But when does sound become noise? An irreversible hearing damage is caused at 80 decibels, hearing protection at the workplace is mandatory, starting from 85 decibels. But if you consider the maximum permissible continuous noise level emitted from construction sites – 55 decibels –, it quickly becomes clear: noise does not always have to be deafening. -so, even before our hearing gets permanently damaged, we suffer from noise emissions. Our body releases stress hormones, and our blood pressure rises. We become unfocused, even aggressive, which makes human interaction significantly more difficult. Other consequences are an increased risk of heart attack, strokes, and tinnitus. Concentration and performance suffer – especially in children, as a contribution to Psychological Science from 2002 shows.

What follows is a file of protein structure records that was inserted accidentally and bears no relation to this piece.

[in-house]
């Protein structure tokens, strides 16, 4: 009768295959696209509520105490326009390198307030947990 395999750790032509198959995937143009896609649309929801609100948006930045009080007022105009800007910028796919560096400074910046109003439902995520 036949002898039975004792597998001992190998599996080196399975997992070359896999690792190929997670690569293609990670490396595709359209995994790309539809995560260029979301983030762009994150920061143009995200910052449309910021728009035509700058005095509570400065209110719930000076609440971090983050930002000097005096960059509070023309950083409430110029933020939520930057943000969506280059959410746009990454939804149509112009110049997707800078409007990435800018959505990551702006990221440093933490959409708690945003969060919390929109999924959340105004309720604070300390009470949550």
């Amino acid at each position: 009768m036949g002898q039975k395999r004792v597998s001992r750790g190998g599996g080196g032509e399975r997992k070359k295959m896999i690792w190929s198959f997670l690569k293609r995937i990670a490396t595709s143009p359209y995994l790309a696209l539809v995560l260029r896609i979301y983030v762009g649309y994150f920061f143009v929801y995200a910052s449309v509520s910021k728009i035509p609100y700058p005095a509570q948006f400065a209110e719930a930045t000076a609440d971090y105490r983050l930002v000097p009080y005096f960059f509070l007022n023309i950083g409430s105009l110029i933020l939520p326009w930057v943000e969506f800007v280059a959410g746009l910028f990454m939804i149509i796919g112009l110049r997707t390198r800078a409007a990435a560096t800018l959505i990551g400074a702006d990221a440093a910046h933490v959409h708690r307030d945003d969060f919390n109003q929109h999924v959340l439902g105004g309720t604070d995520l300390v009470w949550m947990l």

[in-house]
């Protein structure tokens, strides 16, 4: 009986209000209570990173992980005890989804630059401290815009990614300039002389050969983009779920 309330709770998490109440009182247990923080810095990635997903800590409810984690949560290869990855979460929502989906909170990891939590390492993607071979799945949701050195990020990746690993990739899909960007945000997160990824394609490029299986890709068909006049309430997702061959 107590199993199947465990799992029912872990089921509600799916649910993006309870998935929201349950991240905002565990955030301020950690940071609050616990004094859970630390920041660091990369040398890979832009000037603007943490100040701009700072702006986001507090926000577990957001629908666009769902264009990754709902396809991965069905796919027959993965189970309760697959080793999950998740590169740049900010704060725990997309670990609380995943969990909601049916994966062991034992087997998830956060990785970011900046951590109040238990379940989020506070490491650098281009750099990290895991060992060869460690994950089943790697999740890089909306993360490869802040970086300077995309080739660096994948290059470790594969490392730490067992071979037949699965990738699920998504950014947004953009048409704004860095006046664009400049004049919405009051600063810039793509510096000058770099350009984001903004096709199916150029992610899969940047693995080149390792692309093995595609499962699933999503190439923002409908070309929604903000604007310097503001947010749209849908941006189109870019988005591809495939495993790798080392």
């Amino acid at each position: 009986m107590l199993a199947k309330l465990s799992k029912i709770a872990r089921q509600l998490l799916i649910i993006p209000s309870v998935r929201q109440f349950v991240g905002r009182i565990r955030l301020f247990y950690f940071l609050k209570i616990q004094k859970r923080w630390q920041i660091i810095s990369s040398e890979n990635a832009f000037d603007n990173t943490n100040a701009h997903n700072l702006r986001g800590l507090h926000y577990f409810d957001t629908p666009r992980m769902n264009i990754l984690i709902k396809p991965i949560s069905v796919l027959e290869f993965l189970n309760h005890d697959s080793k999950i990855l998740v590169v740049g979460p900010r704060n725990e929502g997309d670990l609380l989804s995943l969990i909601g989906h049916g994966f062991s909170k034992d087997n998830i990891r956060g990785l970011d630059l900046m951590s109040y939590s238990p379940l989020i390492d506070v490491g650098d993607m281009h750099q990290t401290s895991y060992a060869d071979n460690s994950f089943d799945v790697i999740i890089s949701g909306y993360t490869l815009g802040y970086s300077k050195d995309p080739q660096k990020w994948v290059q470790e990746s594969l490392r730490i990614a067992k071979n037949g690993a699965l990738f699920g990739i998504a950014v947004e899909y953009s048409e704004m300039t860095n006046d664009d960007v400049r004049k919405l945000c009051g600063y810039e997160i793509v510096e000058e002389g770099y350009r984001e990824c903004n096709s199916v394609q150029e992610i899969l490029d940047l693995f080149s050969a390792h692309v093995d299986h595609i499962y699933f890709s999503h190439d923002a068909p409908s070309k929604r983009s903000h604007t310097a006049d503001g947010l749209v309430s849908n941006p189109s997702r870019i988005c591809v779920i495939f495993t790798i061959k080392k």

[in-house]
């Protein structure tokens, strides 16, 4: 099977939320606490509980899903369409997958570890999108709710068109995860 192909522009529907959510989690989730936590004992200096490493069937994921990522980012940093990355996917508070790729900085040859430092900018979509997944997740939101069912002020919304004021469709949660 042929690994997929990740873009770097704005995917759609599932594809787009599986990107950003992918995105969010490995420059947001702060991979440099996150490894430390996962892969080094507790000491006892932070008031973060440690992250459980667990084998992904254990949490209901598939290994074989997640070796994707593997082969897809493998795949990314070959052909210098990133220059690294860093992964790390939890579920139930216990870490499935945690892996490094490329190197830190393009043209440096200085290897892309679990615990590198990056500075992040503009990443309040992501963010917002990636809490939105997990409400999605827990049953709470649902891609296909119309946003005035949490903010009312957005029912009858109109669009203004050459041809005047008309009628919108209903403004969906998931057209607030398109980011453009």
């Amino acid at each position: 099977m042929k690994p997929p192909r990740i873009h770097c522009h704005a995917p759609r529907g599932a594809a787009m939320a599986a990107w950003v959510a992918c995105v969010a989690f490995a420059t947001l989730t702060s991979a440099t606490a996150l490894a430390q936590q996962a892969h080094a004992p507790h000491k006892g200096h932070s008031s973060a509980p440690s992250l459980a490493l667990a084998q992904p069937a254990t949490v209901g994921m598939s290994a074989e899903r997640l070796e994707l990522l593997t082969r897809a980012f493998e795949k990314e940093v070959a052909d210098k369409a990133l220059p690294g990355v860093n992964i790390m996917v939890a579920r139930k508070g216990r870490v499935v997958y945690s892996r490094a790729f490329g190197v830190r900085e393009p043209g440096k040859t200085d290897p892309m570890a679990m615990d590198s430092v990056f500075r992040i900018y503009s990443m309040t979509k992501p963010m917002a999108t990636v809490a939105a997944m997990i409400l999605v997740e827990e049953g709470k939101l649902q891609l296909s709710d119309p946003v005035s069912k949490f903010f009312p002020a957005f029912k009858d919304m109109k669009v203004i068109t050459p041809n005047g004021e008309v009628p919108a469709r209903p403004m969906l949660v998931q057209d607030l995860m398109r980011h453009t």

Children suffer particularly from noise
Back then, a team of scientists examined the effect that the relocation of Munich Airport had on the health and cognitive performance of children. Six months before the relocation and 12 and 18 months afterward, the team conducted tests in reading, memory, attention, and listening for third- and fourth-graders who lived near the two airport locations and also went to school there.
The scientists found that the reading skills and long-term memory of those children living near the old airfield improved after the airport moved. However, the performance of those children near the new airfield declined. The researchers were also able to demonstrate that children who are exposed to long-term noise develop a stress response: they ignore the noise, but they also ignore relevant stimuli such as speech. Even though their hearing is not impaired, their inability to pick up speech remained after the noise had stopped.